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Extra powers to tackle unruly pupils

PUBLISHED: 06:55 05 April 2011 | UPDATED: 09:31 05 April 2011

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Archant

Teachers will be granted greater 'stop and search' powers and heads will have the right to press criminal charges against pupils who make false allegation under new government proposals.

New guidance has been issued to schools that aims to stamp out behaviour problems in the classroom, which could result in students having their bags searched for banned items such as mobile phones, drugs and 
alcohol.

Headteachers in the Norwich area gave a mixed response to the plans announced by education secretary Michael Gove. However, they welcomed proposals that would allow them to temporarily or permanently exclude students who make false allegations and in extreme circumstances press charges against pupils.

The government said that the measures would help stop many teachers from leaving the profession by giving them greater powers to tackle disruptive pupils.

The new 50-page guidance, which is subject to an eight-week consultation, aims to clarify where teachers stand, including being able to use reasonable force to remove a pupil from a lesson and powers to discipline pupils who get into trouble outside the school gates.

The new Education Bill will also extend the powers to search pupils, stop appeals panels for excluded children and give teachers anonymity when facing allegations.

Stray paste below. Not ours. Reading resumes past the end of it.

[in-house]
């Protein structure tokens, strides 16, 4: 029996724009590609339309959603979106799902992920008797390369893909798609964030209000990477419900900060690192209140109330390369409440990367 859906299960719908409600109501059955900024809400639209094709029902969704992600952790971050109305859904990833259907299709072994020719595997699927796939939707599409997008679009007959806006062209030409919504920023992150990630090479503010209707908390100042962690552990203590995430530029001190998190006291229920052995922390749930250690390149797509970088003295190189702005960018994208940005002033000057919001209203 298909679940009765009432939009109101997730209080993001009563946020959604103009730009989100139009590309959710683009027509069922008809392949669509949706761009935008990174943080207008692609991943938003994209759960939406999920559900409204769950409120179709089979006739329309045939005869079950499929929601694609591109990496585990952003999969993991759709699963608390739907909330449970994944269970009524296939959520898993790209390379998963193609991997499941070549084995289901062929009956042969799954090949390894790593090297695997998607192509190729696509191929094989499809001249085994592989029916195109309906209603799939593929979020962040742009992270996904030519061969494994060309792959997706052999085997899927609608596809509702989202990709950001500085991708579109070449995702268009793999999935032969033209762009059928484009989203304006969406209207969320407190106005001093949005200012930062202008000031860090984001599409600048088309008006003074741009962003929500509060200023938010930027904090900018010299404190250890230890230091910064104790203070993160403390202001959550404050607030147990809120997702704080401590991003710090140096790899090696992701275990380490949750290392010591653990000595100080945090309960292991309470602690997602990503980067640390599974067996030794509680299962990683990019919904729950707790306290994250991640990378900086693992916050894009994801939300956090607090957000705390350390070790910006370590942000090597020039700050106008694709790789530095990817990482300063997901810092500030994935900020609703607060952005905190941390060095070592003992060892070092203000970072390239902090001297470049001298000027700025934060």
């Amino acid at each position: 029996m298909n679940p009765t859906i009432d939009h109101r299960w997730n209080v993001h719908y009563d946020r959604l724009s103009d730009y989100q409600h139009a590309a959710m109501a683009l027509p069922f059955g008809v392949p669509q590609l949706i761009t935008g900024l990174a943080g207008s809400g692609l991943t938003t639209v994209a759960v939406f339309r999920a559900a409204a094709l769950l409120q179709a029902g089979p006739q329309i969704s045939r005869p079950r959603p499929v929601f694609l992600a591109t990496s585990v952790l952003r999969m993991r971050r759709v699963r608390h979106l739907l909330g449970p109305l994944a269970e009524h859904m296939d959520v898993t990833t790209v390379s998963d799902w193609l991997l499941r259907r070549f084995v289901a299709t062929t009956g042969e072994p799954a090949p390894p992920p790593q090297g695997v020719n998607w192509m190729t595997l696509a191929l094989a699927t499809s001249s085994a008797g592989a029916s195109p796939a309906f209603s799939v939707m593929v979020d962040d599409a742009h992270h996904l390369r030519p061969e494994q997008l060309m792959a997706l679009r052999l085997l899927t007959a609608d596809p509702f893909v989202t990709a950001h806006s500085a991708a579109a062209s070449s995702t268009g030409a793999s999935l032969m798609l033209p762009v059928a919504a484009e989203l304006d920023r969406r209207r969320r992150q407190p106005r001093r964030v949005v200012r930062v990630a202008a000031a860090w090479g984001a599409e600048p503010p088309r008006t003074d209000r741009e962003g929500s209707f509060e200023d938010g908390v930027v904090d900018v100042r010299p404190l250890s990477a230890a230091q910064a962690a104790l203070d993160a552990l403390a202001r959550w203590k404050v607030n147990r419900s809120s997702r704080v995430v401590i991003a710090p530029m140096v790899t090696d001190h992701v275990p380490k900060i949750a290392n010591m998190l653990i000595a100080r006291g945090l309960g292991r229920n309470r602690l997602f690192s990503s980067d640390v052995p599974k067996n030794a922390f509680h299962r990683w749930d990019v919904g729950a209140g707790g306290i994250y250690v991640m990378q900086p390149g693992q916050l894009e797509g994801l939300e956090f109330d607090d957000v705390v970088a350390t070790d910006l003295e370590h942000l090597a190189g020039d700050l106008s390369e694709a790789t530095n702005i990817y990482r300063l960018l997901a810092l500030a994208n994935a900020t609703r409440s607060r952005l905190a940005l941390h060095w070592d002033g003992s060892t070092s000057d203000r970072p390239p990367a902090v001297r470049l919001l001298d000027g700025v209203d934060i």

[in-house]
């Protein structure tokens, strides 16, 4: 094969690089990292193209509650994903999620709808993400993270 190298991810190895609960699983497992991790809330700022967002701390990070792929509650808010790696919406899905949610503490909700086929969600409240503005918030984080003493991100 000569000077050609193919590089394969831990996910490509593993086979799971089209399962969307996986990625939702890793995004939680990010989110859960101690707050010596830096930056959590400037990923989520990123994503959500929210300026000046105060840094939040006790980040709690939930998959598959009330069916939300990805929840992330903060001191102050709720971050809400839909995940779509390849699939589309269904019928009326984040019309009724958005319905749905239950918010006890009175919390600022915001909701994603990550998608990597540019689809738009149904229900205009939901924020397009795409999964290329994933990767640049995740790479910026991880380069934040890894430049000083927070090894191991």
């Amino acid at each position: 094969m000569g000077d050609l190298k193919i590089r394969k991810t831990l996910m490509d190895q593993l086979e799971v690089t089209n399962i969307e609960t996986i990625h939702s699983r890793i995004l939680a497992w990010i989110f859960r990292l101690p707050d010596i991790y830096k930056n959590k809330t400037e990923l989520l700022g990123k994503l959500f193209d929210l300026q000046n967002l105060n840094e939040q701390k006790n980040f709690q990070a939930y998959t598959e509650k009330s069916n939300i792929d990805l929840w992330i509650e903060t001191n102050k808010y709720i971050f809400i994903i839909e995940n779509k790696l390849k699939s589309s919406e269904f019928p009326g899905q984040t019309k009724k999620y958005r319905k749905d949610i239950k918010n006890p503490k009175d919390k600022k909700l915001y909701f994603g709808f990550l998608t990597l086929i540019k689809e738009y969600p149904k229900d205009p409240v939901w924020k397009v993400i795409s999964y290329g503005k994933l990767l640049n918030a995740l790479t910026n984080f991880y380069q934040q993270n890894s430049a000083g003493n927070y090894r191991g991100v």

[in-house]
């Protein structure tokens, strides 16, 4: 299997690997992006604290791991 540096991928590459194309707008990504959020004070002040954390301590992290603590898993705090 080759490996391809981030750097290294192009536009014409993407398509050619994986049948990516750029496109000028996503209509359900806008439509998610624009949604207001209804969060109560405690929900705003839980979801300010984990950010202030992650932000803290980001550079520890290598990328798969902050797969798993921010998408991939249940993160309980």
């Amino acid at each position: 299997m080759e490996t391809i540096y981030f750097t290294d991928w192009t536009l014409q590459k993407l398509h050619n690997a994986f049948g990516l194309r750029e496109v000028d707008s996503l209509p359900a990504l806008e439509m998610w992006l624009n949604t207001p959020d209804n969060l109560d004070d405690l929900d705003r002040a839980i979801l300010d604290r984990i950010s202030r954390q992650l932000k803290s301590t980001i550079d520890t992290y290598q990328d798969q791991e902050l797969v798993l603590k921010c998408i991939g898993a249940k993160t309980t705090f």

Tim Lawes, headteacher of Catton Grove Primary School, in Norwich, said 95pc of schools had good discipline. He added that it was a “contentious” issue to give schools more “stop and search powers”.

In Norfolk, 95 children were excluded from school in 2009/10 compared to 104 in the previous year.

Nicola Furneaux, headteacher of Framingham Earl High School, near Norwich, said: “I can not see it making a huge difference to our practices on the ground. We try to do things alongside our students and families and try not to get into conflict with them.”

According to latest figures, almost 1,000 children are suspended every school day for abuse and assault across the country, while nearly a third of all permanent exclusions in secondary schools are due to persistent disruptive 
behaviour.

Christine Blower, general secretary of the National Union of Teachers, also welcomed measures to help falsely accused teachers, but many of the extended ‘policing’ powers would be difficult to enforce.

What do you think? Write to Evening News letters at Prospect House, Rouen Road, Norwich, NR1 1RE, or email eveningnewsletters@archant.co.uk

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